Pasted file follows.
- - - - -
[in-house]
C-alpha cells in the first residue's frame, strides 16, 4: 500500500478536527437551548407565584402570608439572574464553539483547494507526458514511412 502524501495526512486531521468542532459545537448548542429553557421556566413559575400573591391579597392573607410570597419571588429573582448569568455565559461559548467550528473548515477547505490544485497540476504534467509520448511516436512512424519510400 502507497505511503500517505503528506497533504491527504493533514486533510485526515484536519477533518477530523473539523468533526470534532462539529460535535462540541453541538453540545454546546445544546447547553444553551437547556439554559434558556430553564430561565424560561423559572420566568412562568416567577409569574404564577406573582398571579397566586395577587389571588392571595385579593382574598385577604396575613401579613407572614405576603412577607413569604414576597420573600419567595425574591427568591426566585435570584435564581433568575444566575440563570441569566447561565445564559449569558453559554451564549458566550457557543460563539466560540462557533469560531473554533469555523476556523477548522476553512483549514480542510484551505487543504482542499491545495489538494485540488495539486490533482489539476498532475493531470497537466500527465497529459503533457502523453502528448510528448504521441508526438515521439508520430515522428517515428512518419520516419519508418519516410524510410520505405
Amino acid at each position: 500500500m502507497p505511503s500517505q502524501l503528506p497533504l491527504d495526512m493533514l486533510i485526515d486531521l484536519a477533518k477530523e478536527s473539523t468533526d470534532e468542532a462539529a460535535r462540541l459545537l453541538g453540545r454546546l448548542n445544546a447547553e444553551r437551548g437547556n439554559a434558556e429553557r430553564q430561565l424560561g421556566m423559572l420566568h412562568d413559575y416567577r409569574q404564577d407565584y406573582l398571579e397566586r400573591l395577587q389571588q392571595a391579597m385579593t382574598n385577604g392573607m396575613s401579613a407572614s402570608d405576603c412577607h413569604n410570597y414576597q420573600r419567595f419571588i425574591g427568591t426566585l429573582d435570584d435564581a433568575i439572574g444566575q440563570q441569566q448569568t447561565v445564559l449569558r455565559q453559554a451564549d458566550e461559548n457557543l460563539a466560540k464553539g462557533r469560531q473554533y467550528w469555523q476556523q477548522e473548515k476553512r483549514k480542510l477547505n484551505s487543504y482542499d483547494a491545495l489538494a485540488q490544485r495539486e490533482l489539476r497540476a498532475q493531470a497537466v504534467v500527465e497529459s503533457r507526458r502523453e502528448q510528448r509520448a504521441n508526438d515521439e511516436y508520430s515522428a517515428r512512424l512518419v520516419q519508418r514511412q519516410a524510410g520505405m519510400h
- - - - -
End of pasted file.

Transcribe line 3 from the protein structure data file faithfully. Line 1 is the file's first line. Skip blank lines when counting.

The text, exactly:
Amino acid at each position: 500500500m502507497p505511503s500517505q502524501l503528506p497533504l491527504d495526512m493533514l486533510i485526515d486531521l484536519a477533518k477530523e478536527s473539523t468533526d470534532e468542532a462539529a460535535r462540541l459545537l453541538g453540545r454546546l448548542n445544546a447547553e444553551r437551548g437547556n439554559a434558556e429553557r430553564q430561565l424560561g421556566m423559572l420566568h412562568d413559575y416567577r409569574q404564577d407565584y406573582l398571579e397566586r400573591l395577587q389571588q392571595a391579597m385579593t382574598n385577604g392573607m396575613s401579613a407572614s402570608d405576603c412577607h413569604n410570597y414576597q420573600r419567595f419571588i425574591g427568591t426566585l429573582d435570584d435564581a433568575i439572574g444566575q440563570q441569566q448569568t447561565v445564559l449569558r455565559q453559554a451564549d458566550e461559548n457557543l460563539a466560540k464553539g462557533r469560531q473554533y467550528w469555523q476556523q477548522e473548515k476553512r483549514k480542510l477547505n484551505s487543504y482542499d483547494a491545495l489538494a485540488q490544485r495539486e490533482l489539476r497540476a498532475q493531470a497537466v504534467v500527465e497529459s503533457r507526458r502523453e502528448q510528448r509520448a504521441n508526438d515521439e511516436y508520430s515522428a517515428r512512424l512518419v520516419q519508418r514511412q519516410a524510410g520505405m519510400h